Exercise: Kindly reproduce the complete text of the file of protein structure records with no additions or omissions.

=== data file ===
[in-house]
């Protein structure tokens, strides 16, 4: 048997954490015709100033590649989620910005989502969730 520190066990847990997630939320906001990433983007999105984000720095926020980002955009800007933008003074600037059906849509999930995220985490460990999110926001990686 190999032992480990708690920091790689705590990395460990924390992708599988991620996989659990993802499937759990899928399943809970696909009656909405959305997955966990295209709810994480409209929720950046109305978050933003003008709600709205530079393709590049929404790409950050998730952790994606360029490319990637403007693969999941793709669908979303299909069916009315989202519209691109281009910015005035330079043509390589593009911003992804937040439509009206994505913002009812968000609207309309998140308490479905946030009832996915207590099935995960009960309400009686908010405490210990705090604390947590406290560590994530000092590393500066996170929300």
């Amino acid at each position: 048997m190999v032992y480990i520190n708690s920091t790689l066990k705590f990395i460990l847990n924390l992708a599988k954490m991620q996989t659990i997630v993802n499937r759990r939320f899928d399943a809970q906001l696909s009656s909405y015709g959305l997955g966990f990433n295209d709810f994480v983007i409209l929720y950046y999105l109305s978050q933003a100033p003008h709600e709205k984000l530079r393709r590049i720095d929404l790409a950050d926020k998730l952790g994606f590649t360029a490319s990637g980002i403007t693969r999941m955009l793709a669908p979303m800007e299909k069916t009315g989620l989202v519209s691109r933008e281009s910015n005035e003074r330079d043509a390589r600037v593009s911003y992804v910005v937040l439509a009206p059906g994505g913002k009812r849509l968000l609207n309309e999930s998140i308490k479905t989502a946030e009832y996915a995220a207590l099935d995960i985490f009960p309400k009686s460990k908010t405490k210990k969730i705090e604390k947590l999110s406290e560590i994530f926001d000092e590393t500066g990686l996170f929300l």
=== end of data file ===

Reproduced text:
[in-house]
């Protein structure tokens, strides 16, 4: 048997954490015709100033590649989620910005989502969730 520190066990847990997630939320906001990433983007999105984000720095926020980002955009800007933008003074600037059906849509999930995220985490460990999110926001990686 190999032992480990708690920091790689705590990395460990924390992708599988991620996989659990993802499937759990899928399943809970696909009656909405959305997955966990295209709810994480409209929720950046109305978050933003003008709600709205530079393709590049929404790409950050998730952790994606360029490319990637403007693969999941793709669908979303299909069916009315989202519209691109281009910015005035330079043509390589593009911003992804937040439509009206994505913002009812968000609207309309998140308490479905946030009832996915207590099935995960009960309400009686908010405490210990705090604390947590406290560590994530000092590393500066996170929300």
């Amino acid at each position: 048997m190999v032992y480990i520190n708690s920091t790689l066990k705590f990395i460990l847990n924390l992708a599988k954490m991620q996989t659990i997630v993802n499937r759990r939320f899928d399943a809970q906001l696909s009656s909405y015709g959305l997955g966990f990433n295209d709810f994480v983007i409209l929720y950046y999105l109305s978050q933003a100033p003008h709600e709205k984000l530079r393709r590049i720095d929404l790409a950050d926020k998730l952790g994606f590649t360029a490319s990637g980002i403007t693969r999941m955009l793709a669908p979303m800007e299909k069916t009315g989620l989202v519209s691109r933008e281009s910015n005035e003074r330079d043509a390589r600037v593009s911003y992804v910005v937040l439509a009206p059906g994505g913002k009812r849509l968000l609207n309309e999930s998140i308490k479905t989502a946030e009832y996915a995220a207590l099935d995960i985490f009960p309400k009686s460990k908010t405490k210990k969730i705090e604390k947590l999110s406290e560590i994530f926001d000092e590393t500066g990686l996170f929300l």